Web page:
• Serial - Seen by your computer as a COM port (Windows) or serial device (Mac, Linux), Serial is the default and most commonly used communication type. Bytes are transfered in both directions at maximum USB speed (baud rate settings are ignored). Teensyduino has highly optimized code to allow fast USB serial data transfer. While normally used with the Arduino Serial Monitor, Teensy's USB Serial mode is compatible with software designed for serial ports, like CoolTerm. On Teensy, the seraild devices is accessed as "Serial". In the Dual & Triple Serial modes, the additional serial devices are "SerialUSB1" and "SerialUSB2".
  • Emulated Serial - The USB Type settings lacking Serial use a HID interface to emulate serial. In these modes, your PC or Mac will not detect a COM port or serial device, but you can still use Serial.print() to send text to the Arduino Serial Monitor.
  • MIDI - Musical Instrument Device. MIDI is often used to interface knobs, sliders and buttons to music & sound control software. MIDI messages may be sent in both directions. Teensyduino's MIDI is "class compliant" for compatibility with Macintosh, Linux, and Windows using only built-in drivers. The MIDIx4 mode provides 4 virtual MIDI ports / cables. The MIDI device name seen by your computer may be customized.
  • Keyboard - Standard 104 key USB keyboard. Programs can transmit keystrokes to your computer, allowing control of nearly any software. Media control keys (play, pause, volume, etc) may also be used. Many non-US keyboard layouts are supported, using the Tools > Keyboard Layout menu.
  • Mouse - A special USB mouse is emulated. Both relative motion of a normal mouse, and absolute screen position similar to a digitizer pen can be sent to your computer. Mouse buttons and scroll wheel are also supported.
  • Joystick - A joystick / game controller with 6 axes (X, Y, Z, Zr, Slider1, Slider2), 32 buttons, and 1 hat switch are supported. The Joystick type is useful for controlling games or other software which responds to a joystick.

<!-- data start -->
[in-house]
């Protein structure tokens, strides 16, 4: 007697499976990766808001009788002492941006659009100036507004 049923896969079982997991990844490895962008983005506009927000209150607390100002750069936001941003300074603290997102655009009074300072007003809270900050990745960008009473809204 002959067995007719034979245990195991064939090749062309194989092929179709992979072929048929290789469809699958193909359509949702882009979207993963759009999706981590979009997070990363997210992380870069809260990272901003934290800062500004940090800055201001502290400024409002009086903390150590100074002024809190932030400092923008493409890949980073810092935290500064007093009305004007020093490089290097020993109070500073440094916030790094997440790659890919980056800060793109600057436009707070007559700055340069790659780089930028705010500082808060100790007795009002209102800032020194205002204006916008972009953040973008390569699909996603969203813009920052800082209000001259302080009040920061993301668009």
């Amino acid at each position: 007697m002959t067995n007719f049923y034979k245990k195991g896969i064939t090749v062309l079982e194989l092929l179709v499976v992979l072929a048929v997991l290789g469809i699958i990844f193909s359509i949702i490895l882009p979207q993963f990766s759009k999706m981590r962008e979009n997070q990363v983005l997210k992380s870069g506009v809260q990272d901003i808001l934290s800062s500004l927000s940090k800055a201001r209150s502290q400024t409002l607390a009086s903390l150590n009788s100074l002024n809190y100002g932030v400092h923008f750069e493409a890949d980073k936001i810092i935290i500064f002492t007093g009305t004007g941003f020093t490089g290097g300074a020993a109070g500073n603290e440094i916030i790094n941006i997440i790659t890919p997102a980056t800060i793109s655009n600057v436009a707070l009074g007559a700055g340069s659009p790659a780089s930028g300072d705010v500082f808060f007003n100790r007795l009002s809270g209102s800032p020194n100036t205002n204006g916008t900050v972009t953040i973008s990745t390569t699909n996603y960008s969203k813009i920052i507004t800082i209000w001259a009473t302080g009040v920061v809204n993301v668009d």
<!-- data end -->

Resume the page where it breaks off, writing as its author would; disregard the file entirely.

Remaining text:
• Touchscreen - Emulates a touchscreen capable of detecting up to 10 finger positions.
  • MTP Disk - Media Transfer, seen by your computer as a phone or camera which shares files.
  • Flight Sim - Allows integration with the X-Plane flight simulator software. Variables and controls within the simulator are linked to variables in your code running on Teensy.
  • Raw HID - Allows communicating 64 byte messages with custom written software on your computer.
3 serial ports allow you to connect serial devices, such as MIDI, GPS receivers, DMX lighting, ESP wireless modules, etc. All 3 serial port are fully independent and can transfer data simultaneously. None are shared with USB (as is done on some Arduino boards).
2 ports for I2C (signals SDA & SCL) allow connecting a wide variety of chips which use I2C communication. The Wire library is used for I2C. Each I2C chip connected to the same SDA/SCL wires needs a unique address. Multiple I2C ports allow you to easily use more than 1 chip with the same address. All I2C ports support 100, 400, and 1000 kbit/sec speeds.
1 port for SPI (signals MOSI, MISO, SCK) allow connecting higher speed chips, SD cards, and displays which use SPI communication. The SPI library provides software support for SPI. Each SPI chip requires a chip select (CS) signal. Most libraries using SPI can use any digital pin. The SPI ports provide special hardware controlled CS pins, which are used by specially optimized libraries for higher performance.